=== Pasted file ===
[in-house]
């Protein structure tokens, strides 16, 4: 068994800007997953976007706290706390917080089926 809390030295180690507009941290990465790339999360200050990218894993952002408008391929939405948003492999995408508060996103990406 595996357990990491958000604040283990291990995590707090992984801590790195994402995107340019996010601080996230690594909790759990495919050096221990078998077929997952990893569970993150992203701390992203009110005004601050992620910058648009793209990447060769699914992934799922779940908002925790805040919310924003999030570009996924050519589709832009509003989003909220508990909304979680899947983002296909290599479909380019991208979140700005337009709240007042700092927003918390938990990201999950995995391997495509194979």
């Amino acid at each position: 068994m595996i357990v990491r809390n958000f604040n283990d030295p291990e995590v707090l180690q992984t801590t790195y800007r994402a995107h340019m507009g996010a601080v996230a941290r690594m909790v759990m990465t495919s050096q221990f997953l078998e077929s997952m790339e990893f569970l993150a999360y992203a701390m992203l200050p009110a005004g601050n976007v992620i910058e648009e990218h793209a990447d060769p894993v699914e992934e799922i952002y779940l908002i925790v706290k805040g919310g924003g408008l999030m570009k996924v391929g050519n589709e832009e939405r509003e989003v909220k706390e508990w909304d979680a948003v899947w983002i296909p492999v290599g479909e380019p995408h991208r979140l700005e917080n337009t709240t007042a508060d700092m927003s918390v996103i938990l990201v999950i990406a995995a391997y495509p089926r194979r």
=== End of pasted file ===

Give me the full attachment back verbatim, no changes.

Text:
[in-house]
């Protein structure tokens, strides 16, 4: 068994800007997953976007706290706390917080089926 809390030295180690507009941290990465790339999360200050990218894993952002408008391929939405948003492999995408508060996103990406 595996357990990491958000604040283990291990995590707090992984801590790195994402995107340019996010601080996230690594909790759990495919050096221990078998077929997952990893569970993150992203701390992203009110005004601050992620910058648009793209990447060769699914992934799922779940908002925790805040919310924003999030570009996924050519589709832009509003989003909220508990909304979680899947983002296909290599479909380019991208979140700005337009709240007042700092927003918390938990990201999950995995391997495509194979």
């Amino acid at each position: 068994m595996i357990v990491r809390n958000f604040n283990d030295p291990e995590v707090l180690q992984t801590t790195y800007r994402a995107h340019m507009g996010a601080v996230a941290r690594m909790v759990m990465t495919s050096q221990f997953l078998e077929s997952m790339e990893f569970l993150a999360y992203a701390m992203l200050p009110a005004g601050n976007v992620i910058e648009e990218h793209a990447d060769p894993v699914e992934e799922i952002y779940l908002i925790v706290k805040g919310g924003g408008l999030m570009k996924v391929g050519n589709e832009e939405r509003e989003v909220k706390e508990w909304d979680a948003v899947w983002i296909p492999v290599g479909e380019p995408h991208r979140l700005e917080n337009t709240t007042a508060d700092m927003s918390v996103i938990l990201v999950i990406a995995a391997y495509p089926r194979r």